And this one is a little different. This is about process. This is about getting it right. But you know what? If you can get it right, if you can get all the people on board and behind you and with you, it just makes it so much easier to have a team that fully supports research, that believes in research. It’s like gold. And as soon as people realize this, the quicker you’re going to get your designers on board, the quicker you’re going to get things turned around. And tools that UserZoom really, really do help. We use the basic usability testing feature and for us that allows all those 25 users, if you’ve got like a simple prototype, any one of those users can now go into UserZoom and showcase that prototype to a group of people and get some feedback instantly.

You know, they don’t need to come and talk to us about booking labs or anything like that. It’s really quick. You get your turn around really quick, and then you can move on with where you need to go. So we’re loving that side of the tool. The other piece of the tool that we’re using as well is the remote moderated stuff. So getting into a lab with people is great for that face to face, but what I really struggle with is UK reach? So we tend to focus on big cities because they’re easier to recruit for, they’re easier to get to Manchester, Birmingham, London.

What really upsets me is I don’t talk to people in Kent and I don’t talk to people in Bristol or Southampton or, and that tool is absolutely genius for that. I remember doing my first study through there and before we even got into the interview, I said to the chap, I said, “Could you mind me asking where you’re from?” And he said, “Sure. I’m in a little town in Kent.” And I was just like, “Yey!” Because there’s no way I’d be able to interview somebody at 5 o’clock in the evening in Kent. It just wouldn’t happen. So this tool opens doors. You know, it’s certainly opened doors for us. I’ve mentioned Jason a few times, but I’m going to reference him again. He did a remote mode tool in our office and we were running two offices where he was using one as a lab and we just booked another meeting room as the observer room.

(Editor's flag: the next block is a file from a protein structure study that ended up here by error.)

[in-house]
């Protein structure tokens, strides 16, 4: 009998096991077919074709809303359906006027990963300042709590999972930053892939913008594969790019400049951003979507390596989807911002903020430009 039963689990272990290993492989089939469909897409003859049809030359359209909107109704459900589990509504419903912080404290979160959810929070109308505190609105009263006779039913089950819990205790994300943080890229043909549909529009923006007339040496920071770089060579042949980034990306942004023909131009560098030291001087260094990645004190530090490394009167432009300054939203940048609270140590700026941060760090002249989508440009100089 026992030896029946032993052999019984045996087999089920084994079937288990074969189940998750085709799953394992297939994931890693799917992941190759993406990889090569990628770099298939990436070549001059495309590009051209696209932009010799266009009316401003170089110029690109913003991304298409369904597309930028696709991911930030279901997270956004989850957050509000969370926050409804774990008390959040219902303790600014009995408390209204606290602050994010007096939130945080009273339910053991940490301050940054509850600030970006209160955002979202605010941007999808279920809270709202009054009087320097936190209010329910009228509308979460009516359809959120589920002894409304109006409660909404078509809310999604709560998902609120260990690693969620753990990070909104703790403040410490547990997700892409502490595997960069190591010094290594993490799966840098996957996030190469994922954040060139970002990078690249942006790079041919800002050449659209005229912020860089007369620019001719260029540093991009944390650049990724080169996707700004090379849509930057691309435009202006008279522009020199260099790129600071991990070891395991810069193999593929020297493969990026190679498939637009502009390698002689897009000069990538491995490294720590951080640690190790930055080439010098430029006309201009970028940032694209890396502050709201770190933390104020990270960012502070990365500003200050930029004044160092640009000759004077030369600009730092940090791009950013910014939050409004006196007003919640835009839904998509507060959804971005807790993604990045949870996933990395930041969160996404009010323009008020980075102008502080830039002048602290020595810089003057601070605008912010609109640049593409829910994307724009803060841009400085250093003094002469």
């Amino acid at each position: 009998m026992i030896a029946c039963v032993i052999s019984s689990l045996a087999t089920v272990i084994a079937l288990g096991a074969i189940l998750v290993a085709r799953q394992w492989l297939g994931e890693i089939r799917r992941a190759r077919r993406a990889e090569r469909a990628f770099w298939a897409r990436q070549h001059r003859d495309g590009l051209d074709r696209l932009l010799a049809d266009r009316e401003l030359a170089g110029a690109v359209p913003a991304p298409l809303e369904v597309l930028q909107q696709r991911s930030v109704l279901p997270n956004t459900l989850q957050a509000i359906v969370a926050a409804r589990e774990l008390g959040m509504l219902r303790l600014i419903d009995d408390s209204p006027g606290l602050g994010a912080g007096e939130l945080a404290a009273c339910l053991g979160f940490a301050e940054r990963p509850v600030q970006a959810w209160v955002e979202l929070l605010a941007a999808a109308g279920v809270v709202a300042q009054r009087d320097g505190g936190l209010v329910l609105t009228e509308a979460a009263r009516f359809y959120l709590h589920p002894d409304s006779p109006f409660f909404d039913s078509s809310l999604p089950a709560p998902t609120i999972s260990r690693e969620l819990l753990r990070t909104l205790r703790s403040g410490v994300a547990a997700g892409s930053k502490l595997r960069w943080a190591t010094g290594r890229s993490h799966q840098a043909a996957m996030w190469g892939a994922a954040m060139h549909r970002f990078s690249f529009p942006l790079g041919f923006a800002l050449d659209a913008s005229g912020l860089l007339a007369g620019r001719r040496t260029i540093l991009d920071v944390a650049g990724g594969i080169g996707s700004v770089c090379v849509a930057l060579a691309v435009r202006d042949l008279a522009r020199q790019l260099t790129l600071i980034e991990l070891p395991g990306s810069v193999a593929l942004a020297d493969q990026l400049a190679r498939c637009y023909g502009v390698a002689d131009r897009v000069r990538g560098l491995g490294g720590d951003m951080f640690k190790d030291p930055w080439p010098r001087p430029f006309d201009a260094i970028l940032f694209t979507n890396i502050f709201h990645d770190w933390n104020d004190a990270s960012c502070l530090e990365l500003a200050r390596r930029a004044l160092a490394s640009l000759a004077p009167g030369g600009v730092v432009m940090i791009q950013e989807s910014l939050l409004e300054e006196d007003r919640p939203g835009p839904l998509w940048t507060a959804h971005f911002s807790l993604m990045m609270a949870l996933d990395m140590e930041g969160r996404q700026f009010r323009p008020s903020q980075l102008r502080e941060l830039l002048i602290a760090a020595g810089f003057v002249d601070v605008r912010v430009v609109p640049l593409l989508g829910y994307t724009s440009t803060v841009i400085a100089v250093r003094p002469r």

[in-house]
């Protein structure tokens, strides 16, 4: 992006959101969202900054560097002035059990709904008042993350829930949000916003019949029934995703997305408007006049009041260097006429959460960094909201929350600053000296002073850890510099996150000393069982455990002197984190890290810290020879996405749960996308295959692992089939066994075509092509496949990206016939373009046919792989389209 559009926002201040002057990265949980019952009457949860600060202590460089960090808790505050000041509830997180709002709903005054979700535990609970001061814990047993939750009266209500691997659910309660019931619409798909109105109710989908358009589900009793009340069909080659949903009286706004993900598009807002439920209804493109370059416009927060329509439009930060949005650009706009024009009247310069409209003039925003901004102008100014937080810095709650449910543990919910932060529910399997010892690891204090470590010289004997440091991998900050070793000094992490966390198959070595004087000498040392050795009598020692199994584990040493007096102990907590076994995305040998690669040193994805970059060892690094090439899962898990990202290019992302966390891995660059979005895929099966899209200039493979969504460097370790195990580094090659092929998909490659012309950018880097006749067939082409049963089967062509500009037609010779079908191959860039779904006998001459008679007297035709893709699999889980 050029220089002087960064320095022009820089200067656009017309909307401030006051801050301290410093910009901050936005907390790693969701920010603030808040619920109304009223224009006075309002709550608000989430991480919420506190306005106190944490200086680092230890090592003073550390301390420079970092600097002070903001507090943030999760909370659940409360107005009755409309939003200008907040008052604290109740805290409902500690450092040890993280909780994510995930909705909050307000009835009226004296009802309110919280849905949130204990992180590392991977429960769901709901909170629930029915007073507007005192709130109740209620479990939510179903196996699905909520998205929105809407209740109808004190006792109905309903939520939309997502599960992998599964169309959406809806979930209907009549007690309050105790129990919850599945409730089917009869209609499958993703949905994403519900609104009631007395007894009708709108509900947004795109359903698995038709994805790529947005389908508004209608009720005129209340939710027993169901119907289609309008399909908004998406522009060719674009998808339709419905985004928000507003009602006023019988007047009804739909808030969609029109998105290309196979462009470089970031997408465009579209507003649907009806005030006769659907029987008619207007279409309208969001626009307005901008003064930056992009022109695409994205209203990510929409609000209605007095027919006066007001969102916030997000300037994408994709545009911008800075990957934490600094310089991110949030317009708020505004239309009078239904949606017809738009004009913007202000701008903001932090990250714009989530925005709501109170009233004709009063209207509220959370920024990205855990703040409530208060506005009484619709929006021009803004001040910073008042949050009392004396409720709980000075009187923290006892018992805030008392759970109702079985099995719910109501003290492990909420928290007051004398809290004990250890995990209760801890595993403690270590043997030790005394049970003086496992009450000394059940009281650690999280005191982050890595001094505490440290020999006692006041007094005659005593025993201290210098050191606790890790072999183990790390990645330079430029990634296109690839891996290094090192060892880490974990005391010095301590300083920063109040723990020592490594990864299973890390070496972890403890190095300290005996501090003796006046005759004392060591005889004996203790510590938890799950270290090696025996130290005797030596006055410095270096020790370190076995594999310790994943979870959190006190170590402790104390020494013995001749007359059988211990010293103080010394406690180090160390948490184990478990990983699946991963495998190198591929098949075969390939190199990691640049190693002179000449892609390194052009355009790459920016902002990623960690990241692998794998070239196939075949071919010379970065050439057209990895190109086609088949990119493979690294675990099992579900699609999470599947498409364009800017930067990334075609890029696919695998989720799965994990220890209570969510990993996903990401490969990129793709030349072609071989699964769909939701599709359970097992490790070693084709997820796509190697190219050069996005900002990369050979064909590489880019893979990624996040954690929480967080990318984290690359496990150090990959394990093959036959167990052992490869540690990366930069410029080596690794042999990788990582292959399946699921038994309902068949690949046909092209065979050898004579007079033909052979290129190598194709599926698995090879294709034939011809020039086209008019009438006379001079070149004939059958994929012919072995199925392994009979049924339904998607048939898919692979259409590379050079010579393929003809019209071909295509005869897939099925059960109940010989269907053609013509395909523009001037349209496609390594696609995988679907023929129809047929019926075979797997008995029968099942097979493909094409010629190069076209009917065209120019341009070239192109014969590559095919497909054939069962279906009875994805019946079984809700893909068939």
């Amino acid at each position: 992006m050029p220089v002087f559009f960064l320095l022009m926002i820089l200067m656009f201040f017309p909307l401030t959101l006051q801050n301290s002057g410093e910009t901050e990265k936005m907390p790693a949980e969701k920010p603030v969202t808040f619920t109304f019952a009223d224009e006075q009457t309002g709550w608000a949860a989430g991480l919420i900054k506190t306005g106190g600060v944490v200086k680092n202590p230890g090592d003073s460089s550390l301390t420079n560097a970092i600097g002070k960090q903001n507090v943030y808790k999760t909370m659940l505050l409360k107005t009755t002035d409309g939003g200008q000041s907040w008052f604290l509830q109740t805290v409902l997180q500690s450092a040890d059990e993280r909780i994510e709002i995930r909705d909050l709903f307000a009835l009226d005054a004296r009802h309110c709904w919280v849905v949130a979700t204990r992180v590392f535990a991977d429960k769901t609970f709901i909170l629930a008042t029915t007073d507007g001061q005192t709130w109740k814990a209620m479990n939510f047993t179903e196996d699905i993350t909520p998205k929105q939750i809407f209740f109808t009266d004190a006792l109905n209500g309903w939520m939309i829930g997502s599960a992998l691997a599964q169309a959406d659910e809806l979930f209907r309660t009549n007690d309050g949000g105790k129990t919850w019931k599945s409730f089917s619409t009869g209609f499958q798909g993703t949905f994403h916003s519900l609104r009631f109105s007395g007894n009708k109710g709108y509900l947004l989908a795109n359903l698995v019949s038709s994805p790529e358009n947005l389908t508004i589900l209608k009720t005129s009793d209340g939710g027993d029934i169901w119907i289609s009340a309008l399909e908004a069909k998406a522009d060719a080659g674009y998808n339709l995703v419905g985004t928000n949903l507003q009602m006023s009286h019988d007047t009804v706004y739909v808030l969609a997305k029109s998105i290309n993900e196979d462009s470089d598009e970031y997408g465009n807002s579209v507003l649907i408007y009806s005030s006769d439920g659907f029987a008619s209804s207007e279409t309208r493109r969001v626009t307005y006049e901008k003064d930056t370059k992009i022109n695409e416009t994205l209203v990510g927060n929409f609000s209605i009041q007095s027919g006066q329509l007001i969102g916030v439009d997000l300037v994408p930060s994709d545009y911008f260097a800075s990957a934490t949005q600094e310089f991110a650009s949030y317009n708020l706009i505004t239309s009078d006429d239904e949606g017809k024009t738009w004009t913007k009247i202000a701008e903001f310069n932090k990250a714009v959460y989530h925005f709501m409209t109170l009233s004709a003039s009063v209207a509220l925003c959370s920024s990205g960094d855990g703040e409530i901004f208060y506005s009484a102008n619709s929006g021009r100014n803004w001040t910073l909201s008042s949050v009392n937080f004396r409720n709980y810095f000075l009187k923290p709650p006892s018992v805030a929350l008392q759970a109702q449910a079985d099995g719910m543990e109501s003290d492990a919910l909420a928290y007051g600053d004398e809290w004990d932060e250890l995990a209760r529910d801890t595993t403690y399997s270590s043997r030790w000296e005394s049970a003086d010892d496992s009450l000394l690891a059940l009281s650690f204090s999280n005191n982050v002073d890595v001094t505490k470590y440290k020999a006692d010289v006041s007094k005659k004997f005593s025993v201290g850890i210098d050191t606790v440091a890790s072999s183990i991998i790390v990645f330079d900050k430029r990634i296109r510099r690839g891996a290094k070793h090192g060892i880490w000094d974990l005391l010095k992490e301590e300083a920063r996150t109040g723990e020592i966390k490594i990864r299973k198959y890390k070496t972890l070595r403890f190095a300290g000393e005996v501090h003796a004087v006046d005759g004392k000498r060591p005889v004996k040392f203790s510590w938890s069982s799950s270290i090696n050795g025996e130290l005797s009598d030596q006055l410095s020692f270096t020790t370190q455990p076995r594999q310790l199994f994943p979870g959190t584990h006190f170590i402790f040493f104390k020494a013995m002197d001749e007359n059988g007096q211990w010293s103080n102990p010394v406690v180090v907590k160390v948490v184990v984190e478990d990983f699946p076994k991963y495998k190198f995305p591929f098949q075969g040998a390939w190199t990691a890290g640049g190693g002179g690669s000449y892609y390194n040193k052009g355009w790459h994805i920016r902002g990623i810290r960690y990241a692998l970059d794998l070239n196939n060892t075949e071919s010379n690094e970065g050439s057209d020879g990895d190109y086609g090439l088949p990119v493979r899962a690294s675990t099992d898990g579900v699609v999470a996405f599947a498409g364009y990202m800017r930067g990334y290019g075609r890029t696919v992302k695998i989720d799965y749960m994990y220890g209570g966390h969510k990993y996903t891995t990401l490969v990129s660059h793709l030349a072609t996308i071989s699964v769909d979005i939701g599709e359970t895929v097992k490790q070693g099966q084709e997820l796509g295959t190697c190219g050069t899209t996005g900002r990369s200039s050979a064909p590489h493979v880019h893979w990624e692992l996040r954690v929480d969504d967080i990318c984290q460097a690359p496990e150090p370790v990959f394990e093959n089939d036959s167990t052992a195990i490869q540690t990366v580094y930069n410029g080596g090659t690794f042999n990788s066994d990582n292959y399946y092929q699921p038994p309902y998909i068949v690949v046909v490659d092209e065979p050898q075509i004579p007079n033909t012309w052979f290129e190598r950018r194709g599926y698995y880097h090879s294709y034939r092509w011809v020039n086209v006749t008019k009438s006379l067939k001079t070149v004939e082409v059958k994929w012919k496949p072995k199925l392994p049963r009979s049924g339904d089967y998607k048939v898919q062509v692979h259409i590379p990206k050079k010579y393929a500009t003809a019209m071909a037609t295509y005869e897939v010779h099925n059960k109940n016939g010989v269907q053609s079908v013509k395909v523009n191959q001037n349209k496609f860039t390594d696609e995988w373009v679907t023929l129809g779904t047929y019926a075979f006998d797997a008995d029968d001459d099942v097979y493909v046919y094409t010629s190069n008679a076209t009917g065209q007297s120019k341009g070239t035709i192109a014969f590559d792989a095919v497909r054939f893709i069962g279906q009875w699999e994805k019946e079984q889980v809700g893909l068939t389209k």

And we had a lot of staff attend that session, which was amazing. But for the rest of us, all we could hear was this crying baby, and people around the office getting a bit, “Where is that baby coming from?” And I had to kind of go around the office and said, “I’m really sorry about the noise of this baby but, you know, Jason’s interviewing a lady about life insurance and she’s…” I forget where she was living now but, you know, nowhere near where we were. And, yeah, it was a real conversation. She’s trying to sort her life insurance out whilst holding a baby. You know, you wouldn’t get that in a lab. She probably would have arranged care for the baby. So it really brings you into people’s homes and it’s a brilliant tool to use to kind of enhance that.

But, I mean, moderated skills is probably not something that those 25 are just going to pick up like that. But that’s something that, you know, moving into that player-coach kind of thing, that we can be there, we can support them. And there’s plenty of courses out there as well, but if you want to attend. And so, yeah. So that’s kind of how we’re getting there.

This is quite interesting. So what I was saying before about we’re not doing stuff, so typically, in the current setup, we would go out and test a new prototype, or we test a new piece of code or a new live site or a new image or whatever. That would be us and that’s what we’re calling validation research.

So that says, going out and validating a piece of work and coming back and saying whether something works or not. What’s not happening is generative research, which is your initial discovery, which is that going out and understanding and getting the empathy through the staff. We’re not doing that currently and that’s a massive piece that’s missing for us. So what we’re trying to get to is by using that 25 staff or so, who can use UserZoom. They’re going to support us in that validation piece so we don’t have to.